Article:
If you are kayaking and a thunderstorm delays you long enough so you may not make it to your take out site before dark, or your boat is damaged, don’t paddle on into the darkness in a blind panic unless you know you are very close to the take out.
The first thing to do if something happens and you may think you’ll be stuck out overnight is to sit down, try to relax, and consider your situation. Can you make it to the end before dark? Is there a chance that some one else may come along shortly? If you do have to walk out, do you know which direction to go, and can you make to a road or other place of safety before dark?
If you do have to spend the night, find a sheltered area up from the river so you will be dry. Don’t waste all your time looking for a perfect spot, find a good spot and gather firewood with the remaining sunlight. A fire will keep you warm, and increase the chance of rescuers seeing you, and make you feel a lot better about your situation.
Here is what I always bring with me and why….
•A compass..Every one has a tendency to walk in circles in the woods, even I do, and I am different from most experienced outdoorsmen, I’ll admit it. You don’t have to be an expert with a compass, but know how to use it well enough to travel in a straight line. You may think you can follow the river, but that is tough hiking through swamps, thickets, and more twists and turns than you knew there were. Don’t rely on one of those pin on your clothes types of compasses, or the cheap ones that come in the prepackaged survival kits. Buy one that works and it could save your life! A GPS unit is a great thing to have, but batteries go dead or the unit could fail at the time you need it most.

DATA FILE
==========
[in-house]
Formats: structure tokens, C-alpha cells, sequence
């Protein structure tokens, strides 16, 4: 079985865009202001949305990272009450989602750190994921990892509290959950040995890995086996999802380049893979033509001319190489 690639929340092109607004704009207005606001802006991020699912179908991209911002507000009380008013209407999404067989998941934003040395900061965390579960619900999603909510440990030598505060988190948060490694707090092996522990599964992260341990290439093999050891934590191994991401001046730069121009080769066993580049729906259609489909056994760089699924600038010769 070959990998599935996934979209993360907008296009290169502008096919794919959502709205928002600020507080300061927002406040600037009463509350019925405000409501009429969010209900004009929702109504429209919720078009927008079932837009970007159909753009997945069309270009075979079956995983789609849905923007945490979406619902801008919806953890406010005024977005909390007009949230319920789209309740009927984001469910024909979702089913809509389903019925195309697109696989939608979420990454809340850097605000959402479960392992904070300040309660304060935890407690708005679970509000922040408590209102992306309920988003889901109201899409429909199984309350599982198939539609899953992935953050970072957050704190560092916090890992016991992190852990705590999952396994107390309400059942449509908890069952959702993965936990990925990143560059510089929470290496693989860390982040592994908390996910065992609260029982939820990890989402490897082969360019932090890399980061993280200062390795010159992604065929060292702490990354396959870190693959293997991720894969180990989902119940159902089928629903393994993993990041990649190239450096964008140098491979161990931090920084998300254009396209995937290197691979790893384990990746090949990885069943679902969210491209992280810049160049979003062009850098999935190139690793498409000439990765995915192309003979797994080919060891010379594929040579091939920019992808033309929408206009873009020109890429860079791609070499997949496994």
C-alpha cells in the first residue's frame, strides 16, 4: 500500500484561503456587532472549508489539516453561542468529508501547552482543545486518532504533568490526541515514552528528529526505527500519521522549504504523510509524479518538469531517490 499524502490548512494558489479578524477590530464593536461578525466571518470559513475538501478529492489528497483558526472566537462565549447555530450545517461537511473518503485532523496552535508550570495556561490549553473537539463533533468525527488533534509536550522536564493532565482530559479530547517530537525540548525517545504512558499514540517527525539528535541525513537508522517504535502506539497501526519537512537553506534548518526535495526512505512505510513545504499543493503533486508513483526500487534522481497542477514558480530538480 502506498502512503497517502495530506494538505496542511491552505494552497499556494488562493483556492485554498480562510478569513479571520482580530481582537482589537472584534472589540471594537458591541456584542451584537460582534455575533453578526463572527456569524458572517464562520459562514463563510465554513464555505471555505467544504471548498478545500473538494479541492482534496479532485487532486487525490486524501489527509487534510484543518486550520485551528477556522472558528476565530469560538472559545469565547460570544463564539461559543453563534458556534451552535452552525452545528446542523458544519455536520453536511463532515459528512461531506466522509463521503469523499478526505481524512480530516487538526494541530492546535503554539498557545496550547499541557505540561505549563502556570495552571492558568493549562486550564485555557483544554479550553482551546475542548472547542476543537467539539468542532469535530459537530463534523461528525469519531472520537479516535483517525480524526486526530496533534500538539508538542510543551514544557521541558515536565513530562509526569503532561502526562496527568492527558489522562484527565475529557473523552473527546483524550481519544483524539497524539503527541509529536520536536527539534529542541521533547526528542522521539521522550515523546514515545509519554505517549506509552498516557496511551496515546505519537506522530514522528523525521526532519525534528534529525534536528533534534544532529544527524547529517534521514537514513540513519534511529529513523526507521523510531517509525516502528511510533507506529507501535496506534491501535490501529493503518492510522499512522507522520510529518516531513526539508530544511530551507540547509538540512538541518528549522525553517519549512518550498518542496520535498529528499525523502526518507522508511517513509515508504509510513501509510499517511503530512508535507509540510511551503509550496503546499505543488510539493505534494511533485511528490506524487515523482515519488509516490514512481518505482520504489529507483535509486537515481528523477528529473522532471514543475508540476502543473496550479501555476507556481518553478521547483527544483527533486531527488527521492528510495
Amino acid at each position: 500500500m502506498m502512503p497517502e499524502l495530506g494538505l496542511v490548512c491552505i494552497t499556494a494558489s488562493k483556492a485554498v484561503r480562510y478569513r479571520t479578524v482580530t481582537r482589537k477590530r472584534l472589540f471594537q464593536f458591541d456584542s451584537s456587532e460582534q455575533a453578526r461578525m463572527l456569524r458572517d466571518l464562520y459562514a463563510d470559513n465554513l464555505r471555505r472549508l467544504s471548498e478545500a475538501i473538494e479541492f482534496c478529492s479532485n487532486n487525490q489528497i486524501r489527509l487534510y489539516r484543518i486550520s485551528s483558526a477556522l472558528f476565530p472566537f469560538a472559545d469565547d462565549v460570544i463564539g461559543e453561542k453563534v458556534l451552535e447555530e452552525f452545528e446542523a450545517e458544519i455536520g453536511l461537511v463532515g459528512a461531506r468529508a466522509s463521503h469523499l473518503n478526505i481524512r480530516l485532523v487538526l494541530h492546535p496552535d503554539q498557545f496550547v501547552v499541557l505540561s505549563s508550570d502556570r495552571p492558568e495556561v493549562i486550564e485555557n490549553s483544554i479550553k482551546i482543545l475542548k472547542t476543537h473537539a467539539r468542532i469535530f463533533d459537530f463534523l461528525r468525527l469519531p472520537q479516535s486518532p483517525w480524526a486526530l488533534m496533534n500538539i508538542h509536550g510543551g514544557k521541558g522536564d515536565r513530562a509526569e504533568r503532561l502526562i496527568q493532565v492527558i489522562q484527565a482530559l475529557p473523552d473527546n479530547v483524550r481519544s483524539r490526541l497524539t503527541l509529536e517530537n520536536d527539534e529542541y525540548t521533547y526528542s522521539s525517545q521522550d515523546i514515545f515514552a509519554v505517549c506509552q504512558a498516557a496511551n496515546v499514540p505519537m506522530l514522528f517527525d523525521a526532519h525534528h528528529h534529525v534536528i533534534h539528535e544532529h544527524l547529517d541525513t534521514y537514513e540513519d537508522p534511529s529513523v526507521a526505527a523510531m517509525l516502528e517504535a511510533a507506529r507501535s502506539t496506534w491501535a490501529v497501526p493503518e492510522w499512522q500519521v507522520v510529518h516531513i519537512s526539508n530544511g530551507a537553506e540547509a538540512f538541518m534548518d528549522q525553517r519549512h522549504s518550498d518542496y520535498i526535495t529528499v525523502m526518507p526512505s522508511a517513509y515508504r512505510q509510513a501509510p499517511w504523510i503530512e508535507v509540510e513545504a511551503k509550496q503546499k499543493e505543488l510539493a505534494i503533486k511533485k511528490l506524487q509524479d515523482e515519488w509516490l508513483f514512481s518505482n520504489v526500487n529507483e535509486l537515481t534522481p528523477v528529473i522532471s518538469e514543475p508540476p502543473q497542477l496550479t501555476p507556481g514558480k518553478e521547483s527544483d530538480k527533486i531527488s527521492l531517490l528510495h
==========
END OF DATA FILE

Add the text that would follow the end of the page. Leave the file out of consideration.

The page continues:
•Salt..I carry a 35mm film container with plain old table salt in it in case of leeches. Yes, there are leeches in some of the rivers we kayak, and salt is the best way to remove them.
•A first aid kit… it doesn’t have to be fancy, but being able to clean and dress a wound can be a life saver, get one! Since I have been carrying a first aid kit I have used it several times, but never for myself. I have cleaned and dressed a wounded dog that got tangled up in barbed wire, and did the same for a kid that had fallen and scraped his knee up badly.
•A throw rope…one long enough to be able to pull a person to safety or retrieve a boat stuck in a logjam. I have a commercially made one, but a good rope of 25 to 50 feet long will work. Rope is too handy not to carry. You can unravel some of the rope to make string if you need it. I won’t hike or kayak without a good rope with me anymore.
•A multitool…a multitool is like a Swiss Army knife on steroids, buy a quality one that will hold up to use. Mine has a knife, saw, screwdrivers, file, etc. They can be used to make repairs to your equipment or in survival mode.
•A bailing sponge..used to soak up the water in your boat. I have never tried it, but I’ll bet I could use it and other things I carry to make repairs to my kayak to the point I could float my way out by jamming it into a hole or gash. This is for kayakers only.